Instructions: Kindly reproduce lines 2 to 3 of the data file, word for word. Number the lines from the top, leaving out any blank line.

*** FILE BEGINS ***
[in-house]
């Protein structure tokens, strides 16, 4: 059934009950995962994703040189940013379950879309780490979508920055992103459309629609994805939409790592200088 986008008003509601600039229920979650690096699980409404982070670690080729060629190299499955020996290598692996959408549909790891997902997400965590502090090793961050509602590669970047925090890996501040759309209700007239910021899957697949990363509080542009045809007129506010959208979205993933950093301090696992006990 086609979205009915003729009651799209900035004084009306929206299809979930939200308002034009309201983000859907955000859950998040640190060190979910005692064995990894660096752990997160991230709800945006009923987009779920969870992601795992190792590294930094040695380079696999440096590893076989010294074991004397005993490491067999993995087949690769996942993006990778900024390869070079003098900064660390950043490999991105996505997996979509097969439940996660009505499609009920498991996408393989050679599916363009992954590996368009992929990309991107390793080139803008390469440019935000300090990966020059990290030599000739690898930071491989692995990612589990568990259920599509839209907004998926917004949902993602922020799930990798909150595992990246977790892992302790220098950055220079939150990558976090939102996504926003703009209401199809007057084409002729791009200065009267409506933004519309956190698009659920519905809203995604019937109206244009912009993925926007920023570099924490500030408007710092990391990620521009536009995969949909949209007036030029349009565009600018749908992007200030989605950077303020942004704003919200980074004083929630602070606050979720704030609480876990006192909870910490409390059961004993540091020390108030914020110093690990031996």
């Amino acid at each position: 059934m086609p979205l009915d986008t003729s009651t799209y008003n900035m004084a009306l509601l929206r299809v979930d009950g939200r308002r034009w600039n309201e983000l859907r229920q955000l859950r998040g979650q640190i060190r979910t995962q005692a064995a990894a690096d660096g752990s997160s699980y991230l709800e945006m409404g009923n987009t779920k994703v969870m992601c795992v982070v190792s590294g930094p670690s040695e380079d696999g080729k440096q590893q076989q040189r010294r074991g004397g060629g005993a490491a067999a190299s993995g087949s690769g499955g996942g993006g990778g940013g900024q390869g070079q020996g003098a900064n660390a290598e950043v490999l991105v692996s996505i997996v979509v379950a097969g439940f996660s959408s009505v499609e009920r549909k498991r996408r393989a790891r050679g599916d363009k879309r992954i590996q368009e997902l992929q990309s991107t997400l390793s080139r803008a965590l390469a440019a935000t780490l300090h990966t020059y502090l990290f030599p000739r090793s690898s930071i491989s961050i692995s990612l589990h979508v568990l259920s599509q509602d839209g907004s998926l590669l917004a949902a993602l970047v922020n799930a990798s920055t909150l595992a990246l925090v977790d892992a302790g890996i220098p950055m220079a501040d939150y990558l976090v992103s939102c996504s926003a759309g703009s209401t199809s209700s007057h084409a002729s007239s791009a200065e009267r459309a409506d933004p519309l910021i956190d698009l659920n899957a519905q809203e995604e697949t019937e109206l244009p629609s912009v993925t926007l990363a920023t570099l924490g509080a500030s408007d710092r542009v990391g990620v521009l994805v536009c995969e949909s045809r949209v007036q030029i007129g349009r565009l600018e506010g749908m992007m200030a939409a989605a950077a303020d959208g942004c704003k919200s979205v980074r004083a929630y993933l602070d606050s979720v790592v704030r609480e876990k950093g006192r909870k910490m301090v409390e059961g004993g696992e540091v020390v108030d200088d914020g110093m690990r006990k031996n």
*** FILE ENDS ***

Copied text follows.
């Protein structure tokens, strides 16, 4: 059934009950995962994703040189940013379950879309780490979508920055992103459309629609994805939409790592200088 986008008003509601600039229920979650690096699980409404982070670690080729060629190299499955020996290598692996959408549909790891997902997400965590502090090793961050509602590669970047925090890996501040759309209700007239910021899957697949990363509080542009045809007129506010959208979205993933950093301090696992006990 086609979205009915003729009651799209900035004084009306929206299809979930939200308002034009309201983000859907955000859950998040640190060190979910005692064995990894660096752990997160991230709800945006009923987009779920969870992601795992190792590294930094040695380079696999440096590893076989010294074991004397005993490491067999993995087949690769996942993006990778900024390869070079003098900064660390950043490999991105996505997996979509097969439940996660009505499609009920498991996408393989050679599916363009992954590996368009992929990309991107390793080139803008390469440019935000300090990966020059990290030599000739690898930071491989692995990612589990568990259920599509839209907004998926917004949902993602922020799930990798909150595992990246977790892992302790220098950055220079939150990558976090939102996504926003703009209401199809007057084409002729791009200065009267409506933004519309956190698009659920519905809203995604019937109206244009912009993925926007920023570099924490500030408007710092990391990620521009536009995969949909949209007036030029349009565009600018749908992007200030989605950077303020942004704003919200980074004083929630602070606050979720704030609480876990006192909870910490409390059961004993540091020390108030914020110093690990031996």
């Amino acid at each position: 059934m086609p979205l009915d986008t003729s009651t799209y008003n900035m004084a009306l509601l929206r299809v979930d009950g939200r308002r034009w600039n309201e983000l859907r229920q955000l859950r998040g979650q640190i060190r979910t995962q005692a064995a990894a690096d660096g752990s997160s699980y991230l709800e945006m409404g009923n987009t779920k994703v969870m992601c795992v982070v190792s590294g930094p670690s040695e380079d696999g080729k440096q590893q076989q040189r010294r074991g004397g060629g005993a490491a067999a190299s993995g087949s690769g499955g996942g993006g990778g940013g900024q390869g070079q020996g003098a900064n660390a290598e950043v490999l991105v692996s996505i997996v979509v379950a097969g439940f996660s959408s009505v499609e009920r549909k498991r996408r393989a790891r050679g599916d363009k879309r992954i590996q368009e997902l992929q990309s991107t997400l390793s080139r803008a965590l390469a440019a935000t780490l300090h990966t020059y502090l990290f030599p000739r090793s690898s930071i491989s961050i692995s990612l589990h979508v568990l259920s599509q509602d839209g907004s998926l590669l917004a949902a993602l970047v922020n799930a990798s920055t909150l595992a990246l925090v977790d892992a302790g890996i220098p950055m220079a501040d939150y990558l976090v992103s939102c996504s926003a759309g703009s209401t199809s209700s007057h084409a002729s007239s791009a200065e009267r459309a409506d933004p519309l910021i956190d698009l659920n899957a519905q809203e995604e697949t019937e109206l244009p629609s912009v993925t926007l990363a920023t570099l924490g509080a500030s408007d710092r542009v990391g990620v521009l994805v536009c995969e949909s045809r949209v007036q030029i007129g349009r565009l600018e506010g749908m992007m200030a939409a989605a950077a303020d959208g942004c704003k919200s979205v980074r004083a929630y993933l602070d606050s979720v790592v704030r609480e876990k950093g006192r909870k910490m301090v409390e059961g004993g696992e540091v020390v108030d200088d914020g110093m690990r006990k031996n």